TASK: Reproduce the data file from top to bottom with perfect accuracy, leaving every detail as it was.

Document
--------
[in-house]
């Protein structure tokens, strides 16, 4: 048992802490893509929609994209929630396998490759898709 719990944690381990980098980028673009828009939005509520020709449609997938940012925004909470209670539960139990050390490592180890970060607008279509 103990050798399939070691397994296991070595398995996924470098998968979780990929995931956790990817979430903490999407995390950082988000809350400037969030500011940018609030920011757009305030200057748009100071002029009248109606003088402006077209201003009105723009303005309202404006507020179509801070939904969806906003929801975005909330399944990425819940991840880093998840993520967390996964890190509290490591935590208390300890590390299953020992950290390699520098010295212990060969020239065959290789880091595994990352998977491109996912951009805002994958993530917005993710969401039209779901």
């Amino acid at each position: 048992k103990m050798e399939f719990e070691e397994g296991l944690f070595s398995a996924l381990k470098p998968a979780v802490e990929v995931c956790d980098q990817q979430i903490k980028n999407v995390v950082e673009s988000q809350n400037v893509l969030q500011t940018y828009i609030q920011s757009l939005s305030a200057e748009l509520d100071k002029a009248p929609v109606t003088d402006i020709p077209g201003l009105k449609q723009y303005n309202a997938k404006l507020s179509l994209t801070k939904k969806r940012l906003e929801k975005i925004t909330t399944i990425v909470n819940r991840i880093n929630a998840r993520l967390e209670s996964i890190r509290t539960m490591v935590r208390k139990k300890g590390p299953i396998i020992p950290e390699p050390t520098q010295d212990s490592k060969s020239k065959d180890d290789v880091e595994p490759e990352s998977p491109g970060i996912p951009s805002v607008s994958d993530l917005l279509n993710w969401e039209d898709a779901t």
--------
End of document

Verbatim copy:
[in-house]
């Protein structure tokens, strides 16, 4: 048992802490893509929609994209929630396998490759898709 719990944690381990980098980028673009828009939005509520020709449609997938940012925004909470209670539960139990050390490592180890970060607008279509 103990050798399939070691397994296991070595398995996924470098998968979780990929995931956790990817979430903490999407995390950082988000809350400037969030500011940018609030920011757009305030200057748009100071002029009248109606003088402006077209201003009105723009303005309202404006507020179509801070939904969806906003929801975005909330399944990425819940991840880093998840993520967390996964890190509290490591935590208390300890590390299953020992950290390699520098010295212990060969020239065959290789880091595994990352998977491109996912951009805002994958993530917005993710969401039209779901």
């Amino acid at each position: 048992k103990m050798e399939f719990e070691e397994g296991l944690f070595s398995a996924l381990k470098p998968a979780v802490e990929v995931c956790d980098q990817q979430i903490k980028n999407v995390v950082e673009s988000q809350n400037v893509l969030q500011t940018y828009i609030q920011s757009l939005s305030a200057e748009l509520d100071k002029a009248p929609v109606t003088d402006i020709p077209g201003l009105k449609q723009y303005n309202a997938k404006l507020s179509l994209t801070k939904k969806r940012l906003e929801k975005i925004t909330t399944i990425v909470n819940r991840i880093n929630a998840r993520l967390e209670s996964i890190r509290t539960m490591v935590r208390k139990k300890g590390p299953i396998i020992p950290e390699p050390t520098q010295d212990s490592k060969s020239k065959d180890d290789v880091e595994p490759e990352s998977p491109g970060i996912p951009s805002v607008s994958d993530l917005l279509n993710w969401e039209d898709a779901t």